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Craving EarthUnderstanding Pica--the Urge to Eat Clay, Starch, Ice, and Chalk$
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Sera Young

Print publication date: 2012

Print ISBN-13: 9780231146098

Published to Columbia Scholarship Online: November 2015

DOI: 10.7312/columbia/9780231146098.001.0001

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Poisons and Pathogens

Poisons and Pathogens

Chapter:
(p.58) Chapter Five Poisons and Pathogens
Source:
Craving Earth
Author(s):

Sera L. Young

Publisher:
Columbia University Press
DOI:10.7312/columbia/9780231146098.003.0005

This chapter returns to what is clearly demarcated pica behavior, the purposive ingestion of craved non-food substances, and explores its purported negative consequences from a much more biomedical point of view. Pica is strongly associated with anemia, and sometimes associated with heavy metal poisoning and non-hookworm geohelminth infections. It can also seriously damage most parts of the alimentary canal, from teeth to anus. For these reasons, pica has been considered a pathological behavior by most medical professionals. However, pica substances are also associated with medicines, health, and healing. Thus, it is clear that pica is associated with both positive and negative conditions.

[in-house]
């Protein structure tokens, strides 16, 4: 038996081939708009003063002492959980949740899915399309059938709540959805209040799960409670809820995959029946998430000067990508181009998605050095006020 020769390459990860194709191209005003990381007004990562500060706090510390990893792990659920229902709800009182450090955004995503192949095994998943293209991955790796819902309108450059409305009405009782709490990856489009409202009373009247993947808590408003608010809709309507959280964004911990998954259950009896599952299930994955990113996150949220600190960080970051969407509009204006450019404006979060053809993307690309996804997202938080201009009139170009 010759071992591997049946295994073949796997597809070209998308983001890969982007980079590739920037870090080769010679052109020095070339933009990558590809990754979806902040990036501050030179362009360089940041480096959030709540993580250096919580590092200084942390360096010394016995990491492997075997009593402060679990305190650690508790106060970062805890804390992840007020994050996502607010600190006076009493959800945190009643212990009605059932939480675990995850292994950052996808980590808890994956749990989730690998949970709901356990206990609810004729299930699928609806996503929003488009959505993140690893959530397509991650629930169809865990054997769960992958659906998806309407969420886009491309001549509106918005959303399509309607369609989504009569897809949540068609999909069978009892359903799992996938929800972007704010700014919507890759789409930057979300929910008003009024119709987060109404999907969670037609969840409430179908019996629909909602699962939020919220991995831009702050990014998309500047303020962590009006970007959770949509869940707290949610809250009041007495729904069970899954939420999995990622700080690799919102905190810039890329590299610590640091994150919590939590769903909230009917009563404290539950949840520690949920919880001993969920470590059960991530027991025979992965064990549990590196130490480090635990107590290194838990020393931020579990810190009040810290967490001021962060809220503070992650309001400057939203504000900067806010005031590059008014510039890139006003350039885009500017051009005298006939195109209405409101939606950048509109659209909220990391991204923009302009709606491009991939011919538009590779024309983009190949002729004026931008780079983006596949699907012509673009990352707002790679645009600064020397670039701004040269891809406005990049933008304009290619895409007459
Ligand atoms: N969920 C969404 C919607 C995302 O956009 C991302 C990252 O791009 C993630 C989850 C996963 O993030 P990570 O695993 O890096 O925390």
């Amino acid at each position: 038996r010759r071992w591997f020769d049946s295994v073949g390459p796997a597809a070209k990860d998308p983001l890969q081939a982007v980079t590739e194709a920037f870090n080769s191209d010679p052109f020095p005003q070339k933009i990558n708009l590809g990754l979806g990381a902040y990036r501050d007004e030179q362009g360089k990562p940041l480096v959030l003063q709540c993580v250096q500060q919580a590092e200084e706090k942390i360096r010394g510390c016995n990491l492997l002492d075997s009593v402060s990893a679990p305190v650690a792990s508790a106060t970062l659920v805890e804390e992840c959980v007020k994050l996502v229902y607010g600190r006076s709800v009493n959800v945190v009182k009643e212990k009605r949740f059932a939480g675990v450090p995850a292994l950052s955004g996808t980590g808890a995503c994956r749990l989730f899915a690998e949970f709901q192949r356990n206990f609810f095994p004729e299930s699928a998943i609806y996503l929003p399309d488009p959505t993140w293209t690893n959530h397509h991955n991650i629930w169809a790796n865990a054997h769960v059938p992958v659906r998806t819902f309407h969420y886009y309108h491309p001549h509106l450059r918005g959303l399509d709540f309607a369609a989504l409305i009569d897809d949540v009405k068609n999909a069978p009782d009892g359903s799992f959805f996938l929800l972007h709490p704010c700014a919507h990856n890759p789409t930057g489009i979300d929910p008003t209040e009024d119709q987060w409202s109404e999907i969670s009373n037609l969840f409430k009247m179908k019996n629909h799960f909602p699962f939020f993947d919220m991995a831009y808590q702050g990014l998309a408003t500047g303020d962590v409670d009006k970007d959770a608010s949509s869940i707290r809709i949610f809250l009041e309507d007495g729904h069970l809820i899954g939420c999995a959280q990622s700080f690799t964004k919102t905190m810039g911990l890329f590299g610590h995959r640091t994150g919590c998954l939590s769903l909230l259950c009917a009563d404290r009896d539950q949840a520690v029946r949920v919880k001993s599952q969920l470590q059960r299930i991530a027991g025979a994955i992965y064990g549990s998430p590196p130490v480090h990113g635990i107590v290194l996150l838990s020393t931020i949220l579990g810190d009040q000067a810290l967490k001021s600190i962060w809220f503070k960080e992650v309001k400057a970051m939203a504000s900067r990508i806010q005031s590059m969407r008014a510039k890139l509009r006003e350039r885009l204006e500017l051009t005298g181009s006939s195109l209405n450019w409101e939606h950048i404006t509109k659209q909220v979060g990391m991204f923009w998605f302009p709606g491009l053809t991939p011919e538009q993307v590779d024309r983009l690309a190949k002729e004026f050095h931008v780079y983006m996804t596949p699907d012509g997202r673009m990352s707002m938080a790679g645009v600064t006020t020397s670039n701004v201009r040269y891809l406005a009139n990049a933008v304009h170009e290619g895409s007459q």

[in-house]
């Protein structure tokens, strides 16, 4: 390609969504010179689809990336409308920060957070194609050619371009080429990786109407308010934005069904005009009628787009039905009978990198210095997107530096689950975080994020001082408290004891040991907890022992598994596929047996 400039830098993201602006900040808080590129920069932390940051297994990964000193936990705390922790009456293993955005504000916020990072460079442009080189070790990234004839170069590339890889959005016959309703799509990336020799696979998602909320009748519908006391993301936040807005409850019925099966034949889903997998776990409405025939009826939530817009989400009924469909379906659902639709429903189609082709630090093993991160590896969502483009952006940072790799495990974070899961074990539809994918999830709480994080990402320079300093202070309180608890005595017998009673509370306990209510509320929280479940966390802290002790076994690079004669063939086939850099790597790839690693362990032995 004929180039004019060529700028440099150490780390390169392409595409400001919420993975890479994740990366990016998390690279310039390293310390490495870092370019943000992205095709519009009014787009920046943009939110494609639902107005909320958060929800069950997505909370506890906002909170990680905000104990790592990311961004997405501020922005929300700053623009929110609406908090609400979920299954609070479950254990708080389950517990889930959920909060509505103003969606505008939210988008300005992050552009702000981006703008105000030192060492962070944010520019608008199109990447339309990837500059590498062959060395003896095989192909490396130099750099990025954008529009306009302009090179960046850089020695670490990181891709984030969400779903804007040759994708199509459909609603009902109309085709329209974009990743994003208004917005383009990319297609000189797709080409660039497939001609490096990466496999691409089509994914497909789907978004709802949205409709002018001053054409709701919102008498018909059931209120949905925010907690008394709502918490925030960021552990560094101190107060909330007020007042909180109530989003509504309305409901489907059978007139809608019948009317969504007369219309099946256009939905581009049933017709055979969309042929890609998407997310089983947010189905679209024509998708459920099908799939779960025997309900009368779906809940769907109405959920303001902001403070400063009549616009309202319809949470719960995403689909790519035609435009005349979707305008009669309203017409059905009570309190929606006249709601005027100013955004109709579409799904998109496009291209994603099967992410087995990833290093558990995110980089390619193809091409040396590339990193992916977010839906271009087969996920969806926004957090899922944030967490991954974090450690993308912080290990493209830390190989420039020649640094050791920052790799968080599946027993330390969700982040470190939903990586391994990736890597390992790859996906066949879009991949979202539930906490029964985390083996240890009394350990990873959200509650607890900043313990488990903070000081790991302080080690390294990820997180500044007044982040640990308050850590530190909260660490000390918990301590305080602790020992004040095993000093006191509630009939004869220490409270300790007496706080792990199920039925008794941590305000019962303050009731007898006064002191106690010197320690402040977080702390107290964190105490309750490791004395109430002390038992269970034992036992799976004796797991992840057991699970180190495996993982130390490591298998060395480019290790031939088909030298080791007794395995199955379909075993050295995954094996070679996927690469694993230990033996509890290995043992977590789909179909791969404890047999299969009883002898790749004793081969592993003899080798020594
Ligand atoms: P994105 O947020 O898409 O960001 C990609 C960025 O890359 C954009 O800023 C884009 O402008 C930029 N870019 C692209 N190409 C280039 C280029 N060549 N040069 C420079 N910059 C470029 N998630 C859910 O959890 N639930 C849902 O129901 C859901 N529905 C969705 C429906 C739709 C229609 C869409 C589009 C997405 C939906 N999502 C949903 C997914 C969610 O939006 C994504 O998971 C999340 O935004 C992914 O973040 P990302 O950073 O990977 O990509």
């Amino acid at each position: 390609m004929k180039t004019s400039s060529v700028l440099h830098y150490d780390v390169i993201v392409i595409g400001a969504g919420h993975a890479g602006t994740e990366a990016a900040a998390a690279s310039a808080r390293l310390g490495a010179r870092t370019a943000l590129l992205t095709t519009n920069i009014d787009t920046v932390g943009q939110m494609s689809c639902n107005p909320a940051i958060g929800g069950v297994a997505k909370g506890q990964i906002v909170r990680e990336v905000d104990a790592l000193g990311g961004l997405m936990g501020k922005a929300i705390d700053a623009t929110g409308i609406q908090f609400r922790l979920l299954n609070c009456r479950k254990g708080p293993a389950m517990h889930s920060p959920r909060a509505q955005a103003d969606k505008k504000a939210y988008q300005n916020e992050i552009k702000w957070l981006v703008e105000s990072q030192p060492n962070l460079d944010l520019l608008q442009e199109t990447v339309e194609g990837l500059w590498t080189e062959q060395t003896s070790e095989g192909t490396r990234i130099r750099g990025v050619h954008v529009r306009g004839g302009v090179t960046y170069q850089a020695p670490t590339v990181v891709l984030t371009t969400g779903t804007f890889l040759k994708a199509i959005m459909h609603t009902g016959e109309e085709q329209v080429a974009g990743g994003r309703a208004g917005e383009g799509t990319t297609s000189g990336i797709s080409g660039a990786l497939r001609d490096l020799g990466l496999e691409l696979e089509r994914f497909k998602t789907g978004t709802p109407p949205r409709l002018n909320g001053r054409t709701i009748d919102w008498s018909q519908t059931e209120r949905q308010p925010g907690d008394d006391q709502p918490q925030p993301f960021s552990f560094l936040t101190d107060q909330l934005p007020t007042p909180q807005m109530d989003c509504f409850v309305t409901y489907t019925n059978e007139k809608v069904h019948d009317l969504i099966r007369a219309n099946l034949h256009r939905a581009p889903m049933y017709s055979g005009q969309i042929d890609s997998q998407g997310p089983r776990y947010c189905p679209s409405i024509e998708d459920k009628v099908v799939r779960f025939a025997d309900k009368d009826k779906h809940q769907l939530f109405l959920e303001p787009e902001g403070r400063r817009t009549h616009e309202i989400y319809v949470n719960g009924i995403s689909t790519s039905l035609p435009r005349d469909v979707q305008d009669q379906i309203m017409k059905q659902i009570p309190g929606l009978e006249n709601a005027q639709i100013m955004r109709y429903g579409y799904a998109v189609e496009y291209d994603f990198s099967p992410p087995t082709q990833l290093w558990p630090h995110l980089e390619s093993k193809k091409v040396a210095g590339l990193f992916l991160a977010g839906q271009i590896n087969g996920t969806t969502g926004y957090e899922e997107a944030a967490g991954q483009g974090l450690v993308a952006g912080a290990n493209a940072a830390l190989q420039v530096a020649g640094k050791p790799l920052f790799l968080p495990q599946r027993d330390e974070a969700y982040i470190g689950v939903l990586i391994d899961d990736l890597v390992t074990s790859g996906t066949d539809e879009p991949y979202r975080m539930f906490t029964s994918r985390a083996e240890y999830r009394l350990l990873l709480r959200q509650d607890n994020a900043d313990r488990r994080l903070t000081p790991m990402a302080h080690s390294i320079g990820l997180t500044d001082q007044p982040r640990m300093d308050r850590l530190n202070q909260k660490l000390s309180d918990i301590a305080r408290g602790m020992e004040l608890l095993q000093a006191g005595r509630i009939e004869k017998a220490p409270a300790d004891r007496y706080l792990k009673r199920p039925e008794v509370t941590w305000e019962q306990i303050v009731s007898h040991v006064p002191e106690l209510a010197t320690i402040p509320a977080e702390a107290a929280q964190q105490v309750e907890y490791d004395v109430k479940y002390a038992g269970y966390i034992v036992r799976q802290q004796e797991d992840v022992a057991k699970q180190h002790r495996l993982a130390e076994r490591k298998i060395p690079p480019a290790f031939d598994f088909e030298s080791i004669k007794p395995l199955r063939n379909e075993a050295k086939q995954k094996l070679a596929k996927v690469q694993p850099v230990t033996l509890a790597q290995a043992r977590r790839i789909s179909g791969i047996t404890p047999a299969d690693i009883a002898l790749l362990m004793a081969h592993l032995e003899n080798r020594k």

Keywords:   pica, non-food cravings, illness, anemia, poisoning, non-hookworm geohelminth infections, alimentary canal

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